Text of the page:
As the conversion of the electronics industry to lead free soldering materials continues some unexpected negative side effects of higher lead free reflow temperatures have occurred. Defects such as delamination or “popcorning” in surface mount components have increased significantly since lead free soldering has become mainstream. Popcorning is a defect that manifests itself as a fracture between the epoxy based encapsulant and the metal, usually copper alloy, leadframe components used to form a surface mount component. This fracture occurs when moisture in the package volatilizes during reflow processes and forces its way through the encapsulation material and leadframe interface.

Peak reflow temperatures for leaded solder typically run around 215° – 225° C but due to the higher melting point of lead free solders, they require peak reflow temperatures of 240° to 260° C range. This 30° increase in reflow temperatures can have a significant effect on the electronic devices and any resident moisture in the component

The keys to popcorning, or delamination, defect reduction is twofold. The first objective is to enhance the bond between the encapsulant and the copper leadframe materials to form a stronger bond that can resist the vapor pressures induced during reflow. The other objective is to provide a superior bond between the leadframe and encapsulant thus minimizing moisture ingress.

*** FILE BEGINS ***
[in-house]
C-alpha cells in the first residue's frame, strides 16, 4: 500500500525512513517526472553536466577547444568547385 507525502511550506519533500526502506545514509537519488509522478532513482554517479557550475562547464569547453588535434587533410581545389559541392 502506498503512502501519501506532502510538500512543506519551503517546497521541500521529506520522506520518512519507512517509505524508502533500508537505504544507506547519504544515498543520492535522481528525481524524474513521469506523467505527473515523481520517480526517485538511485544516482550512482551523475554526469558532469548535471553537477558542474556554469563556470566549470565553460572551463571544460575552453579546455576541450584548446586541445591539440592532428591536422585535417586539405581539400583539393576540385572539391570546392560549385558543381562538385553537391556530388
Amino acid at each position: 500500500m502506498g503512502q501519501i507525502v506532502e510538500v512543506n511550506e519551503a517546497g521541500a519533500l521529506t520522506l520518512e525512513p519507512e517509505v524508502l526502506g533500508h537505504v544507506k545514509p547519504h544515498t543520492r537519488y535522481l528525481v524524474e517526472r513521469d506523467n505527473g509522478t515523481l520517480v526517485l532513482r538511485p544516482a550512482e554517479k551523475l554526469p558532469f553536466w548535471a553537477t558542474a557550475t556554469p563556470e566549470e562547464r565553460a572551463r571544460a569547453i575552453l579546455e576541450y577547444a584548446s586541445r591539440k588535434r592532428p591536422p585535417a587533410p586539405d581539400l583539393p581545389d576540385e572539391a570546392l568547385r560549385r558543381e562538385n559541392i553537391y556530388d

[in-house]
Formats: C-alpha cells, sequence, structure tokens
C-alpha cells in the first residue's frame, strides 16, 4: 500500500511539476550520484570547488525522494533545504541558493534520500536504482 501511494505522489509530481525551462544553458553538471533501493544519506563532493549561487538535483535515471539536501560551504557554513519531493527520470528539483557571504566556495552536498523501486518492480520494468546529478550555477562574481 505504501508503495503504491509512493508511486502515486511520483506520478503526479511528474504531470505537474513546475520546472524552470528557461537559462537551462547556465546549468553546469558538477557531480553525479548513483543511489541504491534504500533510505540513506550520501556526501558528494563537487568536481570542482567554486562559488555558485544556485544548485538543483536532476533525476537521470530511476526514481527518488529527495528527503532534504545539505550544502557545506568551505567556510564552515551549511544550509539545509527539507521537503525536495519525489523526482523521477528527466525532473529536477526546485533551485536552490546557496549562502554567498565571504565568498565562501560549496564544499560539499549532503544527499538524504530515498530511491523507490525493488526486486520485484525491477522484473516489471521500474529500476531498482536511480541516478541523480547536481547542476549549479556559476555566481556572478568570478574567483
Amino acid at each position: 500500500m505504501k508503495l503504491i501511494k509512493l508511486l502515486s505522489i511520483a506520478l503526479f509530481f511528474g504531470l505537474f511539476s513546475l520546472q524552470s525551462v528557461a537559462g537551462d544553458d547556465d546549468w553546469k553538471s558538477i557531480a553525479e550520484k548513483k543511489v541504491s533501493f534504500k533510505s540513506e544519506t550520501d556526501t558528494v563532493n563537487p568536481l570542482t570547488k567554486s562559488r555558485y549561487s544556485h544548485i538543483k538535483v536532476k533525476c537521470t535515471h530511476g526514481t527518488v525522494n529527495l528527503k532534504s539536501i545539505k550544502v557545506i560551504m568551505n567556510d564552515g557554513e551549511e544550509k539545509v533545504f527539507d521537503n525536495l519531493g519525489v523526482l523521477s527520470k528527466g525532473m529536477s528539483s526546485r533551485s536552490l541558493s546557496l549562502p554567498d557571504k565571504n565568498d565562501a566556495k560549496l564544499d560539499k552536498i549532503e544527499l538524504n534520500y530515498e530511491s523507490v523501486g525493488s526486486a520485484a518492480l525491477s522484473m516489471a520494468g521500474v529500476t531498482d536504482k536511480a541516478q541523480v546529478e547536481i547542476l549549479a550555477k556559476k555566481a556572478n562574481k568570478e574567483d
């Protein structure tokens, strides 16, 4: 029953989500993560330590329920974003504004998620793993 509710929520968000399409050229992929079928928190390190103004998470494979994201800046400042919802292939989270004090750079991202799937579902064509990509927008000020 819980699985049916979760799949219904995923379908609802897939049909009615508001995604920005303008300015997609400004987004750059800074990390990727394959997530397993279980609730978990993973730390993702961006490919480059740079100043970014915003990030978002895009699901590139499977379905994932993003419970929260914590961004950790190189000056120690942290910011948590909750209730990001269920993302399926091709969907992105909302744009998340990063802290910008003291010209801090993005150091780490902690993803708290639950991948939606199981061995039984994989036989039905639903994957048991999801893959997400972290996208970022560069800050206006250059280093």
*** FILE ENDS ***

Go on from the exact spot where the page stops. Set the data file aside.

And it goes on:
New chemical treatment processes have been developed that pre-treat the copper surfaces of the leadframe and significantly enhance the bond between the encapsulant material and the metal leadframe. The chemical treatment process results in micro-roughening of the copper surfaces and at the same time depositing a thermally robust film that enhances the chemical bond between the epoxy encapsulant material and the copper.

This paper examines the possible issues and the real life successes when comparing standard component manufacturing methods to those that incorporate the aforementioned chemical adhesion promotion process. Components are assembled using both processes and final performance is tested using MLS-1 conditioning protocols, acoustic microscopy analysis (SAM), and final yield improvement.

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